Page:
Patriarch calls for prayer as weekend of protests start
The leader of Catholic Copts has called on the world to pray for peace in Egypt amid growing tensions as millions throng the streets in rival protests.
Coptic Catholic Patriarch Ibrahim Sidrak of Alexandria highlighted the growing crisis and unrest across the country in the build-up to a weekend of demonstrations marking one year since Mohammed Morsi became the country’s first Islamist president.
With protests already attracting nearly three million people and signs the numbers will dwarf those who prompted the February 2011 downfall of President Mubarak, Patriarch Sidrak said: “I call on people around the world: please pray, please pray that there is no more bloodshed.”
The patriarch’s call for prayer was made during a briefing meeting today (Friday, 28th June) with Neville Kyrke-Smith, National Director, Aid to the Church in Need (UK), who is on a fact-finding trip across Egypt.
Both Patriarch Sidrak and Pope Tawadros II, the Coptic Orthodox Patriarch of Alexandria, have told their faithful to “follow their conscience”, saying they are free to protest if they wish.
Patriarch Sidrak went on to tell ACN: “Christians here do not use violence. Young people are more assertive now and will protect themselves.
“As Christians, we are always together with moderate Muslims against what will harm Egypt.”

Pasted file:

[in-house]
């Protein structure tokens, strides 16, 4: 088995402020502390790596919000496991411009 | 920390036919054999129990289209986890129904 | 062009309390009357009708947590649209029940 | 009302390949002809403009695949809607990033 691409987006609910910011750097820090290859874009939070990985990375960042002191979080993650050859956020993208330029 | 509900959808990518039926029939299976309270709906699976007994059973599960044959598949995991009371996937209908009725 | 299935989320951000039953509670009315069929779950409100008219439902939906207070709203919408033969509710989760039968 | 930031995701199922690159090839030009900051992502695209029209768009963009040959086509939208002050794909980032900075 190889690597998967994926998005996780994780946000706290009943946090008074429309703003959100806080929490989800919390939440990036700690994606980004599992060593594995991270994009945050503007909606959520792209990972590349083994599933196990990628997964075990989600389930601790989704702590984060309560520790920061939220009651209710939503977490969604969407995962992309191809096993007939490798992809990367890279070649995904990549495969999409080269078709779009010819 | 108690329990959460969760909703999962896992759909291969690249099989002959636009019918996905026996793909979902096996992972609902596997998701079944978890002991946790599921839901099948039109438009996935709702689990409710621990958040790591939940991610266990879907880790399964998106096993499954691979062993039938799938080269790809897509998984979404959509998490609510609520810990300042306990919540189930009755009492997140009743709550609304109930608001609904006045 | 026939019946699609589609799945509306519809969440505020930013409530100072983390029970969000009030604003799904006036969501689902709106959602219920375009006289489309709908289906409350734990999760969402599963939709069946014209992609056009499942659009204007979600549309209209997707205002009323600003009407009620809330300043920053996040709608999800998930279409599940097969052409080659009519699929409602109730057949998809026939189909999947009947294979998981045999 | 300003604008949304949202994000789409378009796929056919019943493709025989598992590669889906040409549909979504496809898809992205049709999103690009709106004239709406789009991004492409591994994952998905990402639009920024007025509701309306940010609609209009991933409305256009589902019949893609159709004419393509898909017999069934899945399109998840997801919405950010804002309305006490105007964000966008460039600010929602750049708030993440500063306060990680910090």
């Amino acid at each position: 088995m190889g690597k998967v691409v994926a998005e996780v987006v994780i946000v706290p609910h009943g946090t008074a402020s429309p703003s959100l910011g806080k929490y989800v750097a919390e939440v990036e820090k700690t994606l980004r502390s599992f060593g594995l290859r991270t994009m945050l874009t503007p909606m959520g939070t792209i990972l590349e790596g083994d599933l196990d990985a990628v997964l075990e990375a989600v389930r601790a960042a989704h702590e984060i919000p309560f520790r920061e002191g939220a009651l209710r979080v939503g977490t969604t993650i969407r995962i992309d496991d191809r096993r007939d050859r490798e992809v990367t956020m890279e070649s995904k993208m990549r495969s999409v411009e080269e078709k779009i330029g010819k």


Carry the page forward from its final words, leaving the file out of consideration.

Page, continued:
He said: “Some people feel that Christians are second class citizens and are made to feel that they are not real Egyptians.”
Reiterating the appeal for prayer, Father Rafic Greiche, press officer for the Catholic Church in Egypt, told ACN: “Christians in Egypt are trapped in this situation between normal Muslims and the fundamentalist ones that suddenly emerged after the revolution leading to the fall of Mubarak.”
His statement comes amid reports that a petition opposing Mr Morsi and calling for early presidential elections has attracted up to 20 million signatures, outnumbering votes cast for the Muslim Brotherhood candidate in last year’s presidential elections.
“All of us should pray for change, for social justice, for the poor, for religious freedom and for freedom of conscience.”
He said that sectarian attacks were now taking place almost daily whereas in the whole of Mubarak’s 30-year presidency, there had been 1,600.
With reports stating that up to three million people were out protesting across Egypt yesterday evening (Thursday, 27th June), Mr Kyrke-Smith described witnessing a protest near the Presidential Palace in Cairo.
He said: “Cairo is on the edge. One Muslim cleric is warning of the danger of a civil war.
“It is a very anxious and uncertain time. People are afraid of what will happen if they do not take to the streets and stand up for their rights and for freedom of conscience and social change.”
Provided by Aid To the Church in Need, 28 June 2013. Used by permission, all other rights reserved.
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